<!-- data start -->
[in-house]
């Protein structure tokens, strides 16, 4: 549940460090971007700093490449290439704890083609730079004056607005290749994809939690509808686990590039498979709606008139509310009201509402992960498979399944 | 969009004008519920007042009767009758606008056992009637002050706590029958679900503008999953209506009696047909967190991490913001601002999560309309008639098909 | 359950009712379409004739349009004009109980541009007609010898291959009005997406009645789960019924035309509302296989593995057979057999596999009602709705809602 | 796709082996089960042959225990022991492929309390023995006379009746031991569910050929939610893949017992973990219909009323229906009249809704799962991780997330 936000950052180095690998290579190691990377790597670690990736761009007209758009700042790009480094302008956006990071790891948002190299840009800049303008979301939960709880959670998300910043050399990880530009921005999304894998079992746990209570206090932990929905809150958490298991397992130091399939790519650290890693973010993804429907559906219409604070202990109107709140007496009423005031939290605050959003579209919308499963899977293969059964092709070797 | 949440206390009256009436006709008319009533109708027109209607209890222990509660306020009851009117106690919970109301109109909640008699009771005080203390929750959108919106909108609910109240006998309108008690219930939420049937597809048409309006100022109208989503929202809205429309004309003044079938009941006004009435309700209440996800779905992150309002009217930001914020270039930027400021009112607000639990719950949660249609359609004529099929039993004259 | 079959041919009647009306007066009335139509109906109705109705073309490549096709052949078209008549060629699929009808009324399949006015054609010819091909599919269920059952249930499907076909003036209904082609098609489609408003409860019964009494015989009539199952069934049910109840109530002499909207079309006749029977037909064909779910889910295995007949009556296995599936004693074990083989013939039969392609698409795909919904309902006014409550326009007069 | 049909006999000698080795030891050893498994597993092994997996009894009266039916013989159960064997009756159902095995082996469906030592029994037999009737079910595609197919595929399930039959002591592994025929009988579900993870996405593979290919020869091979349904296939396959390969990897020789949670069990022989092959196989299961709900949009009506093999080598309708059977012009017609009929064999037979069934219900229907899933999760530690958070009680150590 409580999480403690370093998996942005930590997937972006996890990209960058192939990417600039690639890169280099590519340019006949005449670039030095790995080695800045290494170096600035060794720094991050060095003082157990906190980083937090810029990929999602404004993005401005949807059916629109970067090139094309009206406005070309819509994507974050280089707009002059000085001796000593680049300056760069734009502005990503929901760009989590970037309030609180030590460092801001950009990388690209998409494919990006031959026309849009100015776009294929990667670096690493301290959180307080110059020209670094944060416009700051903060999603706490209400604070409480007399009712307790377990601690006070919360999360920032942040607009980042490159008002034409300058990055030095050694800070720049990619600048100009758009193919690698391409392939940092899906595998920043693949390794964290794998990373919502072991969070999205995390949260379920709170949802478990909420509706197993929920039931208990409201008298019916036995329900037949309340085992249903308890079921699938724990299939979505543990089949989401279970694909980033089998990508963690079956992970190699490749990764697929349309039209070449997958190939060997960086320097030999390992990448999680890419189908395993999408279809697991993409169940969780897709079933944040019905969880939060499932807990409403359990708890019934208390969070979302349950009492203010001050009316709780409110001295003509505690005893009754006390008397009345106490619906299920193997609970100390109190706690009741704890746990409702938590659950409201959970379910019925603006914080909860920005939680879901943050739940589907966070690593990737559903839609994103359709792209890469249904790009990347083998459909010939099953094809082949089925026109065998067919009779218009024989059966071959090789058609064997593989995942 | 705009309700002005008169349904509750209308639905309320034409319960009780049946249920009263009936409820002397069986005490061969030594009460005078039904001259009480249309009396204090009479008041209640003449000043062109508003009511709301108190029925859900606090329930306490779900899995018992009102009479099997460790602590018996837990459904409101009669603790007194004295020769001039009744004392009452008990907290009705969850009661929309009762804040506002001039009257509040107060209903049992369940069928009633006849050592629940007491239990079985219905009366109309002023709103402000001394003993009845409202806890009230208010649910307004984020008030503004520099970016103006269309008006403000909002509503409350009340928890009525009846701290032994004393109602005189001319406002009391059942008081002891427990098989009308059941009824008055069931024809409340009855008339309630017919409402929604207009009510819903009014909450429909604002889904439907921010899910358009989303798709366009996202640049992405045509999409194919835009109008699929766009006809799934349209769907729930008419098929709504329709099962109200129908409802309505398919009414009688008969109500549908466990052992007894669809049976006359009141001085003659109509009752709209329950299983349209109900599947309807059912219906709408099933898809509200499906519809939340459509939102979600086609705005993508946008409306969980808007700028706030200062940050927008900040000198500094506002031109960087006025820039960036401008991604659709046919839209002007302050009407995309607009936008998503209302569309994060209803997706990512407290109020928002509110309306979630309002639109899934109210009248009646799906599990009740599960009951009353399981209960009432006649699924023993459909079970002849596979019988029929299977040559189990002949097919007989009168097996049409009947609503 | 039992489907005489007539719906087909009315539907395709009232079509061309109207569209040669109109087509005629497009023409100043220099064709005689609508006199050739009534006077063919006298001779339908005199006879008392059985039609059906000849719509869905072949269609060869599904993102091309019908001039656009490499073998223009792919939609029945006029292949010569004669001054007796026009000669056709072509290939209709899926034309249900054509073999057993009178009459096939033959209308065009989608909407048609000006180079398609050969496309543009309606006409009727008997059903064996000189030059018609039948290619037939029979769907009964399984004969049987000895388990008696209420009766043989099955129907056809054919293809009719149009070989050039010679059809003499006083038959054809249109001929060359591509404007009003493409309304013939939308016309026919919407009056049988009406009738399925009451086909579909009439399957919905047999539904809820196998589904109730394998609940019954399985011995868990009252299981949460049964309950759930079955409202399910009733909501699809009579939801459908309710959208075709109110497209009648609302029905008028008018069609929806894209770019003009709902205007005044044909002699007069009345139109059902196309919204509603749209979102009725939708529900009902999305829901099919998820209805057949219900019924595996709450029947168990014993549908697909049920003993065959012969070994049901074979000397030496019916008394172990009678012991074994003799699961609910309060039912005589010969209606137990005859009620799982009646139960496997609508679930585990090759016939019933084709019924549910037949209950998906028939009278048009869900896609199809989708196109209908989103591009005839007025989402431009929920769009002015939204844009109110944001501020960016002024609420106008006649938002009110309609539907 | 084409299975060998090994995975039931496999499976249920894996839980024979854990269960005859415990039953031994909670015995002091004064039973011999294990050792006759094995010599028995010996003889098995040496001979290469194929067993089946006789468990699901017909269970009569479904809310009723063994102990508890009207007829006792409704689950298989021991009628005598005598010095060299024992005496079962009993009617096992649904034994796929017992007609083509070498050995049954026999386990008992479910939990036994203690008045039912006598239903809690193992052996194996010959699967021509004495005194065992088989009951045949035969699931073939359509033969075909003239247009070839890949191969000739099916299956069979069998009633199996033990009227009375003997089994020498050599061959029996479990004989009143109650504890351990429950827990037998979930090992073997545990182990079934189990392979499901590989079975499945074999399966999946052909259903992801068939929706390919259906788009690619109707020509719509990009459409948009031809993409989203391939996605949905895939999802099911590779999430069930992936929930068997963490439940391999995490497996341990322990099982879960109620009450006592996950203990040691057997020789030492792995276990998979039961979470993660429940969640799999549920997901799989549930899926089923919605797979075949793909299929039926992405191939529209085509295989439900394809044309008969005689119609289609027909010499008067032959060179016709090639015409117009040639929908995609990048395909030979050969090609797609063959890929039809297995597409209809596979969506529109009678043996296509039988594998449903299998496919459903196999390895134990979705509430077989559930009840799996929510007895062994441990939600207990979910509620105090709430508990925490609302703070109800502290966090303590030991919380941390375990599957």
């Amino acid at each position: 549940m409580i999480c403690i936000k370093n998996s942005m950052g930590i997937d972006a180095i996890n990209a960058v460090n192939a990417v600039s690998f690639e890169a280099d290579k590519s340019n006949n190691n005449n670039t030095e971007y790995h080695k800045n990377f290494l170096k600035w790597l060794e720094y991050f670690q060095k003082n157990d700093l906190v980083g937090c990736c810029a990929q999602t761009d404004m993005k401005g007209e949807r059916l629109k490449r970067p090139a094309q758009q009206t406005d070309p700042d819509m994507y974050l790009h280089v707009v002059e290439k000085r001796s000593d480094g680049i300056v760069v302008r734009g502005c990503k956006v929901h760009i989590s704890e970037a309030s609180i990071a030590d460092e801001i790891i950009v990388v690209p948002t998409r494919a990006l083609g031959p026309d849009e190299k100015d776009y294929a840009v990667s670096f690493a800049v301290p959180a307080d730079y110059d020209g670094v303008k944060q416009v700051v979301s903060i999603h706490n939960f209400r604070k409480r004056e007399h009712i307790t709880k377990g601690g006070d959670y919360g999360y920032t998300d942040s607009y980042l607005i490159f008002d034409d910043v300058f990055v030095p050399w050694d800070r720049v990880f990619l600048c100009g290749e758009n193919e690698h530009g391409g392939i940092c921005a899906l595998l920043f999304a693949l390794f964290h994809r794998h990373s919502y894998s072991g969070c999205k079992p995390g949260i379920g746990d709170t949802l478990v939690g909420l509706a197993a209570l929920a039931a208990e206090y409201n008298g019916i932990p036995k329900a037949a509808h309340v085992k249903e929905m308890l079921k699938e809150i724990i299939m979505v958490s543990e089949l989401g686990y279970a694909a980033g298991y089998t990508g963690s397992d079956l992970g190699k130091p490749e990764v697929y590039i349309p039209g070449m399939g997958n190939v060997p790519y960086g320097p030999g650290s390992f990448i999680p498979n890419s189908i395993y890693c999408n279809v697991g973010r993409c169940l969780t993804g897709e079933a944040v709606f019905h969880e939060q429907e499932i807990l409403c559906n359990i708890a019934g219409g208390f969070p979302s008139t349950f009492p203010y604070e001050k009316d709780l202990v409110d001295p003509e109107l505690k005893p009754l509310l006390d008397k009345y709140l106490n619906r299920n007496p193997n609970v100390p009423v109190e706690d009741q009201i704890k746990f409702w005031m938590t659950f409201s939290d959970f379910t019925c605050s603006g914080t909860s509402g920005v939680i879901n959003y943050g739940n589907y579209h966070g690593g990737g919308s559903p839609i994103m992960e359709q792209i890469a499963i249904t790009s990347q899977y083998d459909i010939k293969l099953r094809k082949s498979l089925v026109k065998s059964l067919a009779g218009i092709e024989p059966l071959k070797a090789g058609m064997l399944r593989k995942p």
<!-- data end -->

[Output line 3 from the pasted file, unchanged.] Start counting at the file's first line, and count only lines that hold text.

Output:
């Amino acid at each position: 549940m409580i999480c403690i936000k370093n998996s942005m950052g930590i997937d972006a180095i996890n990209a960058v460090n192939a990417v600039s690998f690639e890169a280099d290579k590519s340019n006949n190691n005449n670039t030095e971007y790995h080695k800045n990377f290494l170096k600035w790597l060794e720094y991050f670690q060095k003082n157990d700093l906190v980083g937090c990736c810029a990929q999602t761009d404004m993005k401005g007209e949807r059916l629109k490449r970067p090139a094309q758009q009206t406005d070309p700042d819509m994507y974050l790009h280089v707009v002059e290439k000085r001796s000593d480094g680049i300056v760069v302008r734009g502005c990503k956006v929901h760009i989590s704890e970037a309030s609180i990071a030590d460092e801001i790891i950009v990388v690209p948002t998409r494919a990006l083609g031959p026309d849009e190299k100015d776009y294929a840009v990667s670096f690493a800049v301290p959180a307080d730079y110059d020209g670094v303008k944060q416009v700051v979301s903060i999603h706490n939960f209400r604070k409480r004056e007399h009712i307790t709880k377990g601690g006070d959670y919360g999360y920032t998300d942040s607009y980042l607005i490159f008002d034409d910043v300058f990055v030095p050399w050694d800070r720049v990880f990619l600048c100009g290749e758009n193919e690698h530009g391409g392939i940092c921005a899906l595998l920043f999304a693949l390794f964290h994809r794998h990373s919502y894998s072991g969070c999205k079992p995390g949260i379920g746990d709170t949802l478990v939690g909420l509706a197993a209570l929920a039931a208990e206090y409201n008298g019916i932990p036995k329900a037949a509808h309340v085992k249903e929905m308890l079921k699938e809150i724990i299939m979505v958490s543990e089949l989401g686990y279970a694909a980033g298991y089998t990508g963690s397992d079956l992970g190699k130091p490749e990764v697929y590039i349309p039209g070449m399939g997958n190939v060997p790519y960086g320097p030999g650290s390992f990448i999680p498979n890419s189908i395993y890693c999408n279809v697991g973010r993409c169940l969780t993804g897709e079933a944040v709606f019905h969880e939060q429907e499932i807990l409403c559906n359990i708890a019934g219409g208390f969070p979302s008139t349950f009492p203010y604070e001050k009316d709780l202990v409110d001295p003509e109107l505690k005893p009754l509310l006390d008397k009345y709140l106490n619906r299920n007496p193997n609970v100390p009423v109190e706690d009741q009201i704890k746990f409702w005031m938590t659950f409201s939290d959970f379910t019925c605050s603006g914080t909860s509402g920005v939680i879901n959003y943050g739940n589907y579209h966070g690593g990737g919308s559903p839609i994103m992960e359709q792209i890469a499963i249904t790009s990347q899977y083998d459909i010939k293969l099953r094809k082949s498979l089925v026109k065998s059964l067919a009779g218009i092709e024989p059966l071959k070797a090789g058609m064997l399944r593989k995942p």